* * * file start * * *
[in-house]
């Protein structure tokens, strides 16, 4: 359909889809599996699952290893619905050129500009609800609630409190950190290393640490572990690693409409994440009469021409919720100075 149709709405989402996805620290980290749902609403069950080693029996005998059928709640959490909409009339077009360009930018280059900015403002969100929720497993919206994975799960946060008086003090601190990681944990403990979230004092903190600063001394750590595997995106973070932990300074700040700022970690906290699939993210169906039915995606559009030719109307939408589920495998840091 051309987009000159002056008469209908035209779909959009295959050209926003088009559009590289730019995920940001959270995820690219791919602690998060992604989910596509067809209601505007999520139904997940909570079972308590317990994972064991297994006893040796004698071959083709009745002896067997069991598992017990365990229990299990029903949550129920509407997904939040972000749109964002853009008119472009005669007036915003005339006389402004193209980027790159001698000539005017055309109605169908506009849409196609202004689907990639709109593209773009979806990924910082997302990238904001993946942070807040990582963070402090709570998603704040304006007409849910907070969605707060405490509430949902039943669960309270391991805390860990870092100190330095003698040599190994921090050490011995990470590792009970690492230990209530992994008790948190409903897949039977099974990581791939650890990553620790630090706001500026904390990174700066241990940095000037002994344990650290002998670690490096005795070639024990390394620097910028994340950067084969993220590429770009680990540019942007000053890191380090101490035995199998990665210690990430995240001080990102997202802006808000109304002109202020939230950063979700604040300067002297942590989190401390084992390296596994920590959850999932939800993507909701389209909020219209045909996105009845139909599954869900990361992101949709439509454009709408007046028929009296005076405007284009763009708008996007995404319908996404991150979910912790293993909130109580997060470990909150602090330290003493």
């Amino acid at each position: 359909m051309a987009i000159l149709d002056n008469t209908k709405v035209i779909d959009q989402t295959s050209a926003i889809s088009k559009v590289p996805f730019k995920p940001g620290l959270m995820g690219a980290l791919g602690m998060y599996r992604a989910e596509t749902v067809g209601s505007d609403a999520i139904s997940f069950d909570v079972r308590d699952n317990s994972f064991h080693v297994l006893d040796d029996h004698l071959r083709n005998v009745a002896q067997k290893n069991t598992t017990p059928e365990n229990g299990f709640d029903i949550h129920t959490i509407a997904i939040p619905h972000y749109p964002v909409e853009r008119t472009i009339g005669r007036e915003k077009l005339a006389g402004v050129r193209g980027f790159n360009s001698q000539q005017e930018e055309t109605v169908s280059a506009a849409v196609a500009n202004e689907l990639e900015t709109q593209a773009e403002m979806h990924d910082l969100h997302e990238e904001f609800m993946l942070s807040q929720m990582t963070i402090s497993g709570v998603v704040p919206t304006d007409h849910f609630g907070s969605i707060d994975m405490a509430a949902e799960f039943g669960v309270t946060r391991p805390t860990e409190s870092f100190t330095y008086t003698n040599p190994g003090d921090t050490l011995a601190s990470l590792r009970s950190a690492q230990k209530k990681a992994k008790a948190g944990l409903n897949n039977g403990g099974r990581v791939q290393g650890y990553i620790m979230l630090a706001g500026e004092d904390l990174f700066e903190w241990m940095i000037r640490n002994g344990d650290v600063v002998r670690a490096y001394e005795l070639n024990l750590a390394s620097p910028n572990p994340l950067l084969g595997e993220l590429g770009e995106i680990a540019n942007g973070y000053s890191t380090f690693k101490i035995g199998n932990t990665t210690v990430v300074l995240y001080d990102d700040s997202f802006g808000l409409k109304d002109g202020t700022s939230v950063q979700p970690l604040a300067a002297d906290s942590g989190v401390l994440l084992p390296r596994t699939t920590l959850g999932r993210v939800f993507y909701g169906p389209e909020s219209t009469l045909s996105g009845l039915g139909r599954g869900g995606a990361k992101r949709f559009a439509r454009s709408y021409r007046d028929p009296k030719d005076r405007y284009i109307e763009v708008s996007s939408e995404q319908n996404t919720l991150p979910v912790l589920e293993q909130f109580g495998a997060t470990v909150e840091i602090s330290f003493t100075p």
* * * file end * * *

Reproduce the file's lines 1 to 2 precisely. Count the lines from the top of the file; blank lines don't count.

[in-house]
């Protein structure tokens, strides 16, 4: 359909889809599996699952290893619905050129500009609800609630409190950190290393640490572990690693409409994440009469021409919720100075 149709709405989402996805620290980290749902609403069950080693029996005998059928709640959490909409009339077009360009930018280059900015403002969100929720497993919206994975799960946060008086003090601190990681944990403990979230004092903190600063001394750590595997995106973070932990300074700040700022970690906290699939993210169906039915995606559009030719109307939408589920495998840091 051309987009000159002056008469209908035209779909959009295959050209926003088009559009590289730019995920940001959270995820690219791919602690998060992604989910596509067809209601505007999520139904997940909570079972308590317990994972064991297994006893040796004698071959083709009745002896067997069991598992017990365990229990299990029903949550129920509407997904939040972000749109964002853009008119472009005669007036915003005339006389402004193209980027790159001698000539005017055309109605169908506009849409196609202004689907990639709109593209773009979806990924910082997302990238904001993946942070807040990582963070402090709570998603704040304006007409849910907070969605707060405490509430949902039943669960309270391991805390860990870092100190330095003698040599190994921090050490011995990470590792009970690492230990209530992994008790948190409903897949039977099974990581791939650890990553620790630090706001500026904390990174700066241990940095000037002994344990650290002998670690490096005795070639024990390394620097910028994340950067084969993220590429770009680990540019942007000053890191380090101490035995199998990665210690990430995240001080990102997202802006808000109304002109202020939230950063979700604040300067002297942590989190401390084992390296596994920590959850999932939800993507909701389209909020219209045909996105009845139909599954869900990361992101949709439509454009709408007046028929009296005076405007284009763009708008996007995404319908996404991150979910912790293993909130109580997060470990909150602090330290003493």